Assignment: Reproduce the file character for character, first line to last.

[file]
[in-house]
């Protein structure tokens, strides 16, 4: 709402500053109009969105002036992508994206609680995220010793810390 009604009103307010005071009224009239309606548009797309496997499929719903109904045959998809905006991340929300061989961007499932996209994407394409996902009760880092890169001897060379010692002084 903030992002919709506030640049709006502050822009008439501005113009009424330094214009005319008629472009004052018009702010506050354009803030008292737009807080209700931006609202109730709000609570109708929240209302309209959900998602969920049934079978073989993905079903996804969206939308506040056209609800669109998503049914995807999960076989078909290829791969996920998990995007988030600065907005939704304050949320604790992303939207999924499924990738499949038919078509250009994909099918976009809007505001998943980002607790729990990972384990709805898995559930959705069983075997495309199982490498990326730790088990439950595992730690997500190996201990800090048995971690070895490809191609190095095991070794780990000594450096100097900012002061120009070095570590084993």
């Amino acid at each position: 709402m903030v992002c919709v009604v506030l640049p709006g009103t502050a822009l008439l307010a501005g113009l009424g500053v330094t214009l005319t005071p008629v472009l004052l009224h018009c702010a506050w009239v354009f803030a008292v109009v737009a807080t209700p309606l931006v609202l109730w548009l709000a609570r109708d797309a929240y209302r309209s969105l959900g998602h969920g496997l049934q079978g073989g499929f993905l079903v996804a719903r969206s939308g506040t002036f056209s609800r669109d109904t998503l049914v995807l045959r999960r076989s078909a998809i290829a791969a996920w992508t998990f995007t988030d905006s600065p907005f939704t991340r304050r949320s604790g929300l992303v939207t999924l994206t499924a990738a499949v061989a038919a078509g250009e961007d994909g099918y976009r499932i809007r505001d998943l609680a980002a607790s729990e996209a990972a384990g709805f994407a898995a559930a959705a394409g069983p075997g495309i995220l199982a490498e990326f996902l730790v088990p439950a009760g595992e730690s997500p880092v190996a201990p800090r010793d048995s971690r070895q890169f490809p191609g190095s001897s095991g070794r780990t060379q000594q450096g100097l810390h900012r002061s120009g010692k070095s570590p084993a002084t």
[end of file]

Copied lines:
[in-house]
């Protein structure tokens, strides 16, 4: 709402500053109009969105002036992508994206609680995220010793810390 009604009103307010005071009224009239309606548009797309496997499929719903109904045959998809905006991340929300061989961007499932996209994407394409996902009760880092890169001897060379010692002084 903030992002919709506030640049709006502050822009008439501005113009009424330094214009005319008629472009004052018009702010506050354009803030008292737009807080209700931006609202109730709000609570109708929240209302309209959900998602969920049934079978073989993905079903996804969206939308506040056209609800669109998503049914995807999960076989078909290829791969996920998990995007988030600065907005939704304050949320604790992303939207999924499924990738499949038919078509250009994909099918976009809007505001998943980002607790729990990972384990709805898995559930959705069983075997495309199982490498990326730790088990439950595992730690997500190996201990800090048995971690070895490809191609190095095991070794780990000594450096100097900012002061120009070095570590084993």
């Amino acid at each position: 709402m903030v992002c919709v009604v506030l640049p709006g009103t502050a822009l008439l307010a501005g113009l009424g500053v330094t214009l005319t005071p008629v472009l004052l009224h018009c702010a506050w009239v354009f803030a008292v109009v737009a807080t209700p309606l931006v609202l109730w548009l709000a609570r109708d797309a929240y209302r309209s969105l959900g998602h969920g496997l049934q079978g073989g499929f993905l079903v996804a719903r969206s939308g506040t002036f056209s609800r669109d109904t998503l049914v995807l045959r999960r076989s078909a998809i290829a791969a996920w992508t998990f995007t988030d905006s600065p907005f939704t991340r304050r949320s604790g929300l992303v939207t999924l994206t499924a990738a499949v061989a038919a078509g250009e961007d994909g099918y976009r499932i809007r505001d998943l609680a980002a607790s729990e996209a990972a384990g709805f994407a898995a559930a959705a394409g069983p075997g495309i995220l199982a490498e990326f996902l730790v088990p439950a009760g595992e730690s997500p880092v190996a201990p800090r010793d048995s971690r070895q890169f490809p191609g190095s001897s095991g070794r780990t060379q000594q450096g100097l810390h900012r002061s120009g010692k070095s570590p084993a002084t």